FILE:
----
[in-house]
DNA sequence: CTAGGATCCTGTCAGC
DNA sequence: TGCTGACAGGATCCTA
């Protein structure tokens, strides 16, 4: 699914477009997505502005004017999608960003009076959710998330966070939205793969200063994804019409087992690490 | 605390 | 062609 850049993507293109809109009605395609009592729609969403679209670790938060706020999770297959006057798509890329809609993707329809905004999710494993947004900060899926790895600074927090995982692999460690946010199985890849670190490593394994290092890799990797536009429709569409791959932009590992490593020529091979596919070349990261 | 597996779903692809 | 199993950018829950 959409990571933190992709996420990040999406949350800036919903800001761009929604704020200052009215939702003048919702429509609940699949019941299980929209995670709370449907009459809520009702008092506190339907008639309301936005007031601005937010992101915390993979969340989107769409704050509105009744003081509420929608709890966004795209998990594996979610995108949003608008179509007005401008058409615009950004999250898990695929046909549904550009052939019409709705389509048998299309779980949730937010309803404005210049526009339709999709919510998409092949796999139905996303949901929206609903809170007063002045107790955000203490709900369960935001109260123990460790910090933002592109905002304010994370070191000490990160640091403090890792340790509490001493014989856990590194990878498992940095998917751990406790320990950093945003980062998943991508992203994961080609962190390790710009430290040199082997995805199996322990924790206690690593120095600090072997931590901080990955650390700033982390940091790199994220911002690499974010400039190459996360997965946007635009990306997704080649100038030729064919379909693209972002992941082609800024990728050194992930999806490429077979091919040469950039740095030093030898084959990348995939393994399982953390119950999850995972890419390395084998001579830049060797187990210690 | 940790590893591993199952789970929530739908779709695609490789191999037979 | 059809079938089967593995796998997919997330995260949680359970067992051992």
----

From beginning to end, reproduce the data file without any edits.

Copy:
[in-house]
DNA sequence: CTAGGATCCTGTCAGC
DNA sequence: TGCTGACAGGATCCTA
């Protein structure tokens, strides 16, 4: 699914477009997505502005004017999608960003009076959710998330966070939205793969200063994804019409087992690490 | 605390 | 062609 850049993507293109809109009605395609009592729609969403679209670790938060706020999770297959006057798509890329809609993707329809905004999710494993947004900060899926790895600074927090995982692999460690946010199985890849670190490593394994290092890799990797536009429709569409791959932009590992490593020529091979596919070349990261 | 597996779903692809 | 199993950018829950 959409990571933190992709996420990040999406949350800036919903800001761009929604704020200052009215939702003048919702429509609940699949019941299980929209995670709370449907009459809520009702008092506190339907008639309301936005007031601005937010992101915390993979969340989107769409704050509105009744003081509420929608709890966004795209998990594996979610995108949003608008179509007005401008058409615009950004999250898990695929046909549904550009052939019409709705389509048998299309779980949730937010309803404005210049526009339709999709919510998409092949796999139905996303949901929206609903809170007063002045107790955000203490709900369960935001109260123990460790910090933002592109905002304010994370070191000490990160640091403090890792340790509490001493014989856990590194990878498992940095998917751990406790320990950093945003980062998943991508992203994961080609962190390790710009430290040199082997995805199996322990924790206690690593120095600090072997931590901080990955650390700033982390940091790199994220911002690499974010400039190459996360997965946007635009990306997704080649100038030729064919379909693209972002992941082609800024990728050194992930999806490429077979091919040469950039740095030093030898084959990348995939393994399982953390119950999850995972890419390395084998001579830049060797187990210690 | 940790590893591993199952789970929530739908779709695609490789191999037979 | 059809079938089967593995796998997919997330995260949680359970067992051992």